Sunday, May 22, 2011

Cuba Attempts to Depart From Its Centralized Economy Through Major Economic Changes

The Miami Herald: Cuba Publishes List of Proposed Economic Changes
Guardian Media: Raul Castro has Launched a Campaign of Genuine Renewal and Redirection
Guardian Media: Cuba's Theater of the Absurd
BBC: Cuba's Economic Changes

Last week, the Cuban government announced various broad goals in a 313-point economic plan. The plan details Cuba’s effort to revive and shift its economy from a state-controlled Communist system, in which the government controls every aspect of the economy, to a more market-based economy where citizens will be allowed to participate in private enterprise and sell their products and services in the market. The economic plan was unanimously approved at the Communist Party Congress, but remains for the Cuban National Assembly to work out the specifics and translate the guidelines into law. The plan purports to allow Cubans to purchase and sell homes, a practice which currently only takes place in the black market. Today, the only way for Cubans to acquire new property is through an exchange of their homes, in which multiple families must coordinate the transactions and money is often exchanged under the table. However, the details of how the purchase and sale system will work and the restrictions or taxes to be applied have not yet been revealed.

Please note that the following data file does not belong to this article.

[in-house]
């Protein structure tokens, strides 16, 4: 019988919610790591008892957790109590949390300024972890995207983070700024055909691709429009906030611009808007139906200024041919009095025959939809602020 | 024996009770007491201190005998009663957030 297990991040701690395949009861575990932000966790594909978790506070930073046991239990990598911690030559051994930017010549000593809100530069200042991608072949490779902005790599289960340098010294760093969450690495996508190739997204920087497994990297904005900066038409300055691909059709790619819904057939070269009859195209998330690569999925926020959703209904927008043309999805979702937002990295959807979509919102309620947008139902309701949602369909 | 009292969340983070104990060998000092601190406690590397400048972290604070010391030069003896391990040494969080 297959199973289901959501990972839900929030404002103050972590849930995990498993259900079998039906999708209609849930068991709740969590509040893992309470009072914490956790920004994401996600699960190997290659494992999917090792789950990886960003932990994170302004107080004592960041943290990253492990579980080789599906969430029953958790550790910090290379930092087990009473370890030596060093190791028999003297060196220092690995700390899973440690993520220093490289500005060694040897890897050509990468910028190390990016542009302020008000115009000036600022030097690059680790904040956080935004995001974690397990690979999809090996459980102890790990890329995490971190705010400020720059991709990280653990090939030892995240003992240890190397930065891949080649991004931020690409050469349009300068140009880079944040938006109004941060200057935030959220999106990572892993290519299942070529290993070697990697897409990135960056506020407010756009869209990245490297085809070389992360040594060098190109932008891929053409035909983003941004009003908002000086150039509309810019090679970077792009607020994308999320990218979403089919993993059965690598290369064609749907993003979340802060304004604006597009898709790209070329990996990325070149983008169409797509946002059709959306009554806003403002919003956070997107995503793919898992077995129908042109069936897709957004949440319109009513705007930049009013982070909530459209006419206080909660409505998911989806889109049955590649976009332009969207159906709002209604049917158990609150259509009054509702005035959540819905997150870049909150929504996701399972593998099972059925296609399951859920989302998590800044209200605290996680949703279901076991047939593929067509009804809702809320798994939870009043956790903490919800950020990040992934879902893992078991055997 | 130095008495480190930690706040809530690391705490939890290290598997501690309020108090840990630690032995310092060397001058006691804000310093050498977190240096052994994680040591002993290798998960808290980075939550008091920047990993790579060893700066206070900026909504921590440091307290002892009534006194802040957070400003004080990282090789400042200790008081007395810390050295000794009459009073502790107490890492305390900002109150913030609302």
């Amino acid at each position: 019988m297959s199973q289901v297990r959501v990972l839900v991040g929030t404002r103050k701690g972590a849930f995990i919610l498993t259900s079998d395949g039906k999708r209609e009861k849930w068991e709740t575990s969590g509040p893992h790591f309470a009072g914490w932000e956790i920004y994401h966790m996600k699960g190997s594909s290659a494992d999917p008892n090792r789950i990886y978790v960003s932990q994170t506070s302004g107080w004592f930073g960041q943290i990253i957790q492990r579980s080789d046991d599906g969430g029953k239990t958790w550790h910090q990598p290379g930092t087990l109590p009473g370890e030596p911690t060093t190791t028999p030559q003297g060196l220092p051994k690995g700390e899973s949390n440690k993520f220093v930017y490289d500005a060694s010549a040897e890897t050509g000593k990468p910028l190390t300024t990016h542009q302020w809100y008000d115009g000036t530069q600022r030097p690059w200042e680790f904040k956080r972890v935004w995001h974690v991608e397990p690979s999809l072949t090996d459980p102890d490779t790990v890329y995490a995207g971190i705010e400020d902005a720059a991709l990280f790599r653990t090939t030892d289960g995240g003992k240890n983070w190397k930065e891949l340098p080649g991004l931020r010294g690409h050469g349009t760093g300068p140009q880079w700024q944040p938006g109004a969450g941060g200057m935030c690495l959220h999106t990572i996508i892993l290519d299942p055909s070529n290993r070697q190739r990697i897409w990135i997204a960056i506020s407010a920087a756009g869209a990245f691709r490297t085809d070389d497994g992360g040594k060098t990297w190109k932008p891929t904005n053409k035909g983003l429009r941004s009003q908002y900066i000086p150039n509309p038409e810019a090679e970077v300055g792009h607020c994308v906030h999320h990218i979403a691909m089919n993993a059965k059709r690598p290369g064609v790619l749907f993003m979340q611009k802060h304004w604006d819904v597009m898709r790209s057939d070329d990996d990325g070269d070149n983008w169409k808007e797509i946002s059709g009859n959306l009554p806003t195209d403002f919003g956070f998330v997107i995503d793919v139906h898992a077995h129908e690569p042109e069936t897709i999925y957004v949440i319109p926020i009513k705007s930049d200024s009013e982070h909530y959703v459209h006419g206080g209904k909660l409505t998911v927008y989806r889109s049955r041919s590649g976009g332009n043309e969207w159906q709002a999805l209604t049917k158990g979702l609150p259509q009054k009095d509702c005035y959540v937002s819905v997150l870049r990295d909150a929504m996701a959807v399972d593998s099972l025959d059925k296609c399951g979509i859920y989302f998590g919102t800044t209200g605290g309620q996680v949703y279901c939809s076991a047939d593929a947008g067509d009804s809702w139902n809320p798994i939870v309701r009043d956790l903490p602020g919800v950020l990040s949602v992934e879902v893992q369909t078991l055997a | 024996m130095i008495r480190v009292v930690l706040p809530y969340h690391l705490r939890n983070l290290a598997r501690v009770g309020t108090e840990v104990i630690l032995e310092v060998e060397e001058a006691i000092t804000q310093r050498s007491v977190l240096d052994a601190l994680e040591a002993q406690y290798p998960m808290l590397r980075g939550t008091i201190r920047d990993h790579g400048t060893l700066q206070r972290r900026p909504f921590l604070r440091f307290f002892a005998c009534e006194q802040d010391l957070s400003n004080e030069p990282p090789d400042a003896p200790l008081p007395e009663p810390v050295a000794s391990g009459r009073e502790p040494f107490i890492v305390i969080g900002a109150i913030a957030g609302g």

Another important feature of the plan is the establishment of private cooperatives. The new guidelines will allow Cubans to form cooperatives that would function as mid-size companies, capable of hiring private employees. The cooperatives would also be allowed to determine the salary of each worker according to their productivity. Currently, such entities have only been allowed in the agricultural sector. Additionally, for the first time, Cubans will be allowed to hire employees that are not family members.

The guidelines will also permit the sale of cars between citizens. Under current law, Cubans can only obtain cars by purchasing them from the government and with special permission. Cubans often circumvent such restrictions by illegally selling their cars in the black market, while claiming to government authorities that the transaction is simply a lending of the vehicle. Still, the change will be welcomes by Cuban citizens who hope to upgrade their cars to more efficient ones without fear of breaking the law. Other guidelines included in the plan are a reduction of travel restrictions for Cuban residents, an elimination of the dual currency system, the legalization of the sale of construction materials at unsubsidized prices, the promotion of the fishing industry, and the connection of sugar prices paid to Cuban producers to those prices paid on international markets.

Moreover, despite the government’s official announcement, there are various conflicting views about what these purported changes will actually mean to the Cuban people. On the one side, many welcome the changes as a genuine renewal and redirection of the economy. On the other side, some Cubans are wary as to how these changes will actually be implemented and whether they will truly lift the Cuban economy out of its crisis.

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